When it comes time to post, one only needs to look at where content is most viewed. According to an analysis of online video viewership conducted by the Korea Information Society Development Institute last year, YouTube was the leading video service with 88.6 percent usage among those studied. Facebook and Navercast followed with 30.9 percent and 24.2 percent, respectively. Not only is it pertinent to point out that individual users can post videos simply by having an account themselves, users can even profit financially by massing enough viewers to gain attention. On YouTube, users with at least 10,0000 total views can choose to make money via advertising. Another popular platform called afreecaTV allows fans to send money in the form of “star balloons” to the content creators’ accounts. In fact, a 2016 article from Quartz reports, “the top meokbang earners can earn as much as USD 10,000 a month by some accounts, not including sponsorships.” Of course, no matter the platform you’re using, gaining enough of a viewership can give you the potential to market yourself to businesses looking for influencers.

Although it is a tempting scheme to make money for tech-saavy but unemployed millennials, many creators seem to have motivations that extend beyond the financial. Kazakhstani-Korean Alina Shamsutdinova, whose YouTube channel is under Alina Makgeolina, has yet to profit from her video posts, but she enjoys creating the Korean beauty product reviews nonetheless. Shamsutdinova, who is living in Korea for the first time, says that not only does vlogging allow her to share her Korea experience with friends back home, but that it’s fun to have her own platform where she can freely create whatever she wants.

Even full-time comedy vlogger An Jaeuok, who runs the Facebook page An Jaeuok’s Funny Life, defines one-person media by the freedom of expression that it offers. An actually started his channel when traditional means of making it as a comedian hadn’t worked in his favor. “The videos I made started to become really popular when people would tag their friends. And the best part of my job is when I get a message or a comment saying I really made someone laugh or lifted their spirits.” An believes that content creation, particularly by one-person media creators, is only beginning to grow.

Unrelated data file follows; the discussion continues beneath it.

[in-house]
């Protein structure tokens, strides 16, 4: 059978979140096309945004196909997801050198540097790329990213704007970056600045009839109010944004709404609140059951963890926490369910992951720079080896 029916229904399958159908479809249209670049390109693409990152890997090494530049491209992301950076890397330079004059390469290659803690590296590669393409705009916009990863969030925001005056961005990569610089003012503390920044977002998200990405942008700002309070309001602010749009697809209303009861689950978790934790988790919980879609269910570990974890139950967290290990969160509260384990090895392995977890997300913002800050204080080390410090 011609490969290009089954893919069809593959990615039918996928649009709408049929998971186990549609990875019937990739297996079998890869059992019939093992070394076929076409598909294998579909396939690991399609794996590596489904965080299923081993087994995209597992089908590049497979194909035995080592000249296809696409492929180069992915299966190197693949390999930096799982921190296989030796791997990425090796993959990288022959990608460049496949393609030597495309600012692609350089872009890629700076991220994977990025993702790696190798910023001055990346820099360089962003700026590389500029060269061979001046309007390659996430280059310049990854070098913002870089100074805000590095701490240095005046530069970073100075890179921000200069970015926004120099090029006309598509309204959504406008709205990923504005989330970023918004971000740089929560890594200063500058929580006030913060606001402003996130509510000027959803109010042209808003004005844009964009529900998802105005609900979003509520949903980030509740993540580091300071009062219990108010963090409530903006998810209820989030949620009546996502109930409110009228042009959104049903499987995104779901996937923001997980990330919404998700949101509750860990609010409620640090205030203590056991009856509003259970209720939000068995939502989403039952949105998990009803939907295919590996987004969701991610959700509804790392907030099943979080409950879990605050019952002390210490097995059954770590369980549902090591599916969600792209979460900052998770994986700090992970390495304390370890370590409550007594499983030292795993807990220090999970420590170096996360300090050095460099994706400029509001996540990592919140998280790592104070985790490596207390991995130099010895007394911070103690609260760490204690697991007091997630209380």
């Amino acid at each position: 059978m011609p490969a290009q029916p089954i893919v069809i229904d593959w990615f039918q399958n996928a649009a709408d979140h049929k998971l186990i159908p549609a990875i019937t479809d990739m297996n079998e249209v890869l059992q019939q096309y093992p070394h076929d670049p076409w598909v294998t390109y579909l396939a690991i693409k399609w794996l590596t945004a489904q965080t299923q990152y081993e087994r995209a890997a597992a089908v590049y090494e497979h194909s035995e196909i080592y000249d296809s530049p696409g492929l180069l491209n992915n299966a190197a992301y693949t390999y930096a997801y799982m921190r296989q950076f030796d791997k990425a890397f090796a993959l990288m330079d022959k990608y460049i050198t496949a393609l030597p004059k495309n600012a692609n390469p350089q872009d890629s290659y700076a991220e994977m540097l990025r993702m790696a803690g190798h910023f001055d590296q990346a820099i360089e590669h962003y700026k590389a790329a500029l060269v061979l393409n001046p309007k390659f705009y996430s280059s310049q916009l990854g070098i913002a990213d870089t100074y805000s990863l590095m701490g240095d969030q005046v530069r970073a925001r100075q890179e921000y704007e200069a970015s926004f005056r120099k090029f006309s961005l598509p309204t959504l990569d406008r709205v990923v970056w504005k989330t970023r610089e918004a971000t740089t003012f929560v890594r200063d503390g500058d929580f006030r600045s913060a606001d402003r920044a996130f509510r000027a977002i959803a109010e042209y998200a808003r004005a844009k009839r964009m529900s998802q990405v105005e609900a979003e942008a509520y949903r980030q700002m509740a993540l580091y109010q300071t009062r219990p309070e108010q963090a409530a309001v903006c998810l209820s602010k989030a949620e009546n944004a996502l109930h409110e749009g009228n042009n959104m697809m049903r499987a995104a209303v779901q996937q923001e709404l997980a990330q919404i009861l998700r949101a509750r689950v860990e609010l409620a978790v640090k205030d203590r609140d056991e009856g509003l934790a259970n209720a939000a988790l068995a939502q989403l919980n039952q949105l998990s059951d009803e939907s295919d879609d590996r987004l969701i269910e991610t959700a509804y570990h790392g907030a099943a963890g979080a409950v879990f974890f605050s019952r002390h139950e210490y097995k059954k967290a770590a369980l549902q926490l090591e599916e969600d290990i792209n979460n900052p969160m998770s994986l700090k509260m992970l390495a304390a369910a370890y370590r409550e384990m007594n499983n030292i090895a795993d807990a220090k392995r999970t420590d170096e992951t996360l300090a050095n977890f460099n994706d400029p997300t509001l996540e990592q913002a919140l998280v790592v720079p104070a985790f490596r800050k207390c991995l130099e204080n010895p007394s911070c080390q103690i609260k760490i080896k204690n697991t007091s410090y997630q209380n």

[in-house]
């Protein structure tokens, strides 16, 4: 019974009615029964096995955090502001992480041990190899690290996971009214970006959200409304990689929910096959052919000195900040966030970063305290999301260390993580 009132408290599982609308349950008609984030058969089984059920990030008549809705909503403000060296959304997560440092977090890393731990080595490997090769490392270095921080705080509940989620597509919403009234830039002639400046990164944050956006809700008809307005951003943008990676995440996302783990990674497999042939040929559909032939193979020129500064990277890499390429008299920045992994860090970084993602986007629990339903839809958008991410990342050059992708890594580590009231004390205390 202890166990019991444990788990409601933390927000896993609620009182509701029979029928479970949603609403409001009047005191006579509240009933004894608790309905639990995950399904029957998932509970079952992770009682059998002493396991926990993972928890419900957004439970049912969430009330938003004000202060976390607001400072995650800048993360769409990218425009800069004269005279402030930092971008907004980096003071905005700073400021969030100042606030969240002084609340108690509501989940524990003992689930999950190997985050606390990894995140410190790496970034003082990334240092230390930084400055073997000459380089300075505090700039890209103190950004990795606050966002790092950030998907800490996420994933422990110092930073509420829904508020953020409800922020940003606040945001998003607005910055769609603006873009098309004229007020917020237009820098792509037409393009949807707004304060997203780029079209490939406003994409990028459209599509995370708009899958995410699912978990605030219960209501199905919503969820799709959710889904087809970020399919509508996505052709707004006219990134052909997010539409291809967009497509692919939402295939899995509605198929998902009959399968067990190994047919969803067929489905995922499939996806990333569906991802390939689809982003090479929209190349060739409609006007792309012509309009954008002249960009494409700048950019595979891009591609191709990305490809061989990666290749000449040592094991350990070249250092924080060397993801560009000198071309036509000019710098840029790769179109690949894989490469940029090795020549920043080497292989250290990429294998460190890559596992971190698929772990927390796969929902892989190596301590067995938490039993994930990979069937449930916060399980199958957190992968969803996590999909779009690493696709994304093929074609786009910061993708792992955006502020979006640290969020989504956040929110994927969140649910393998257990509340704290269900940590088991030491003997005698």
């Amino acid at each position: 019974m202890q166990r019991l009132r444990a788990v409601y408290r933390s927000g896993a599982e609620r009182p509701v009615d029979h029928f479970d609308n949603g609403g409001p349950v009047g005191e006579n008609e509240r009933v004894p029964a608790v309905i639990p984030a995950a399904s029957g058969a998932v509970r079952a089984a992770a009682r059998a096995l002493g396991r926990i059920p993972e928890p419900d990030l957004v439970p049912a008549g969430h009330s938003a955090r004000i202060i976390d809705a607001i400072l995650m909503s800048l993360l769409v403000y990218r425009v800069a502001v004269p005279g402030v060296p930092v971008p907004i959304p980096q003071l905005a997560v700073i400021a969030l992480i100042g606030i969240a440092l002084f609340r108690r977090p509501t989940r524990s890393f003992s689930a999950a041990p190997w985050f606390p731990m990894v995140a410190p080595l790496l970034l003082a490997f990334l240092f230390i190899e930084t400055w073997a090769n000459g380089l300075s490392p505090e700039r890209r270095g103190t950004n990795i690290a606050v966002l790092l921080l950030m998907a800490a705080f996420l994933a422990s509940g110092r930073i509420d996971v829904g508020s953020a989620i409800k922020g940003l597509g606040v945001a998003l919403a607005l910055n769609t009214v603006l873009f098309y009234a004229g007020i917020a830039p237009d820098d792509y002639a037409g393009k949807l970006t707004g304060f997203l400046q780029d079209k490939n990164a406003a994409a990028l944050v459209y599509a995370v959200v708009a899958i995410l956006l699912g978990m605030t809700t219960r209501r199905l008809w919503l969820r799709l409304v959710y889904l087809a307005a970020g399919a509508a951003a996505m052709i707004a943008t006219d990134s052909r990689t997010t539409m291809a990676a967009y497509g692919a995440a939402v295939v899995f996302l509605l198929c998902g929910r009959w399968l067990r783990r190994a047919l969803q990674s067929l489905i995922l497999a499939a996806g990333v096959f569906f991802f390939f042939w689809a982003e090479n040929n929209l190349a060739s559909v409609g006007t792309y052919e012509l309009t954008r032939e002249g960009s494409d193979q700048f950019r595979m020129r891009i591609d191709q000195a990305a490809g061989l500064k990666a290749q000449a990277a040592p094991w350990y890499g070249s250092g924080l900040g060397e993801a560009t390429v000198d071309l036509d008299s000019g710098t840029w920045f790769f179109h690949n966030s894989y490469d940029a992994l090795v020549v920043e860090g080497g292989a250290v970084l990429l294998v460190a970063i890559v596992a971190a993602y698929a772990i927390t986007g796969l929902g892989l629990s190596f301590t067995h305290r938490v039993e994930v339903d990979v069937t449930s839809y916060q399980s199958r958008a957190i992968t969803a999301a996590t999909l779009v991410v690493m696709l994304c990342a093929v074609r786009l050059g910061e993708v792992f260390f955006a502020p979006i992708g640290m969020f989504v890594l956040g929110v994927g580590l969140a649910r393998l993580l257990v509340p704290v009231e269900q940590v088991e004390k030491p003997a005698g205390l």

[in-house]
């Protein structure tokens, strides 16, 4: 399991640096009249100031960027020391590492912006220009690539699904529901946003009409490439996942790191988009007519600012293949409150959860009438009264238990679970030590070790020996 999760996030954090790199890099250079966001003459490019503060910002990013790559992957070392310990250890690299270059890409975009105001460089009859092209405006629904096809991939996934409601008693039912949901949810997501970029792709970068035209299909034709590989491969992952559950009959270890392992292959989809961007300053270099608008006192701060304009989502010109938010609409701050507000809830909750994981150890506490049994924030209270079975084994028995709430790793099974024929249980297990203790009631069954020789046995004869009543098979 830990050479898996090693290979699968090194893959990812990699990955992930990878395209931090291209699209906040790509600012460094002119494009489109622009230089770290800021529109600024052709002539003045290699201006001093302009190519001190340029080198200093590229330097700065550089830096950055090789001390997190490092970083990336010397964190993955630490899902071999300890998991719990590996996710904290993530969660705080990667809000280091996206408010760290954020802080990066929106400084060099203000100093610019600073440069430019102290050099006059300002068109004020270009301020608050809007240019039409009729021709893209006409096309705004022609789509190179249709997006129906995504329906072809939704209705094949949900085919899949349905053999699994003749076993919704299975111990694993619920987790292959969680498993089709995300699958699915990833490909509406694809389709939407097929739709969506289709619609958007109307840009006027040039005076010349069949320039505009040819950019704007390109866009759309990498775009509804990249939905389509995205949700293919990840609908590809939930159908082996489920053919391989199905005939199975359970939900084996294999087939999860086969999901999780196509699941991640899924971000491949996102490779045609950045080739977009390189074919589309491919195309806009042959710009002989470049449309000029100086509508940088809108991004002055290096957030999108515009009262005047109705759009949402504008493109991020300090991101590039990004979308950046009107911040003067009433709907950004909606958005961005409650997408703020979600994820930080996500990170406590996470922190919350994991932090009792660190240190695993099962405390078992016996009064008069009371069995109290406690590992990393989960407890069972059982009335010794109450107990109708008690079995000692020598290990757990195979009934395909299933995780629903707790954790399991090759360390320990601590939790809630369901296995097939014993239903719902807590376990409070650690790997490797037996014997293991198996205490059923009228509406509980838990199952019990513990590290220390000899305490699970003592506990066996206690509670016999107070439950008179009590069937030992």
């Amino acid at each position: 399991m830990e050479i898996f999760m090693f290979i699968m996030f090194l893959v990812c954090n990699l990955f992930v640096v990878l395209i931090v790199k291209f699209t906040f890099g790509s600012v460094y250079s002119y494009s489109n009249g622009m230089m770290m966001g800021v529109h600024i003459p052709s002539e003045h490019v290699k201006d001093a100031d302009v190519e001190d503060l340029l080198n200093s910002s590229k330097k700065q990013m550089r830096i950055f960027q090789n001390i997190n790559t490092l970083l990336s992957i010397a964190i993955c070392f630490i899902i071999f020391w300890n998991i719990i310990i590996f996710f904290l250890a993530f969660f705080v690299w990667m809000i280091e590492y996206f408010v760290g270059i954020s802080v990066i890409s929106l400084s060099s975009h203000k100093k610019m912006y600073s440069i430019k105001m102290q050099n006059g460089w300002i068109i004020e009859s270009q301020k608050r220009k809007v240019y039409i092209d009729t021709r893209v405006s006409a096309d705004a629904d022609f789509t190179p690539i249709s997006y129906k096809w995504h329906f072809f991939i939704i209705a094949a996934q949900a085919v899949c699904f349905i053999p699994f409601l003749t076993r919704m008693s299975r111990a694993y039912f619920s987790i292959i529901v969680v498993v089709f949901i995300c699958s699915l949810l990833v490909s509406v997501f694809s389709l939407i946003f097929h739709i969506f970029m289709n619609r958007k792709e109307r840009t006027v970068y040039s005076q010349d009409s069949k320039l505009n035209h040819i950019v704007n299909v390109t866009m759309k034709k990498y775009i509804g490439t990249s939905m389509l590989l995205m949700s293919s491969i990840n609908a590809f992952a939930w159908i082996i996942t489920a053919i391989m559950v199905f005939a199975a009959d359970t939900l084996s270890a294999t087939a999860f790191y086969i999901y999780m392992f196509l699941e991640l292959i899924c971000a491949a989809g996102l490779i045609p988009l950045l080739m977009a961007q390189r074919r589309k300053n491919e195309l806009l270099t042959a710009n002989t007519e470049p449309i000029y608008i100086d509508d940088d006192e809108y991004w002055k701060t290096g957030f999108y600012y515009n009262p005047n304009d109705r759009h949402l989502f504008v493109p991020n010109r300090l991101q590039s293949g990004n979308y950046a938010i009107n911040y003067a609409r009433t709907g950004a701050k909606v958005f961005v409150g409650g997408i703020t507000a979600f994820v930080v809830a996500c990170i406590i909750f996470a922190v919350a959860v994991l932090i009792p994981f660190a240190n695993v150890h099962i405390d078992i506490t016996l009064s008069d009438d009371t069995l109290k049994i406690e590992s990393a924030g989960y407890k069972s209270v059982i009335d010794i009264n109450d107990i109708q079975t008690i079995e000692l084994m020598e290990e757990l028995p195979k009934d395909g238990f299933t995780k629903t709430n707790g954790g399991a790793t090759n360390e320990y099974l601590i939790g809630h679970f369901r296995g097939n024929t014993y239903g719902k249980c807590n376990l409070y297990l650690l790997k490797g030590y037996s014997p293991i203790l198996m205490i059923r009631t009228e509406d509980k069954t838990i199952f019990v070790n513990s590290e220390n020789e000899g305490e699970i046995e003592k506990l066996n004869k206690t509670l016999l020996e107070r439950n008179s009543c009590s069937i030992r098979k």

©MBRO

The growing diversity of single-person media

Just ten years ago, both domestically and internationally, you could equate viral video content with entertainment. One of the most popular one-person media stars of this time was then child-musician Sungha Jung, who posted his cover of “The Pirates of the Carribean” theme song back in 2008. He now has a following of more than 4.5 million subscribers. Since then, the diversity of video content available has grown immensely. Nowadays, you can learn everything from cooking to dancing to how to play video games. With 2.6 million subscribers, beauty blogger Park Hye-min, better known as Pony Makeup, can show you how to look exactly like Taylor Swift in six minutes. Yang Ji-young, a.k.a. Yangdding (YD), simply plays the game Minecraft during his broadcasts on afreecaTV and YouTube; he has nearly 1.8 followers on the latter platform. Language-learning resource Talk To Me In Korean, which once focused on textbooks, is now releasing a new video every few days.

©wonny cosmo

©wonny cosmo

Targeting foreigners interested in Korea might prove to be a successful strategy. Citing Google Korea, the Korea Herald reported last year that among the top 10 YouTube channels in Korea, 80 percent of their total views were from overseas. Canadian English teacher Catherine Sinclair was one such watcher. Although Catherine lives in Korea now, she spent a lot of time watching YouTube videos to research what life would be like once she moved here. “My favorite channel was called Eat Your Kimchi, and I loved their content because they featured so much awesome food I wanted to try [in the future], and they also discussed the social climate.”

There are also Korean-Americans like Juli Kim, who currently lives in Chicago and spends somewhere from five to six hours a week on YouTube videos. She lists cooking channel Honeykki as one of the genre video channels she enjoys, but notes she’s starting to enjoy video journals more and more. “I like day-to-day vlogs, like the channel Wonny Cosmo or Gosoo’s Daily Snap. Vlogs in Korea are fun because I can recognize the places they go. It helps me to connect to the life of a Korean person.”

©Gosoo

©Gosoo

Vloggers as influencers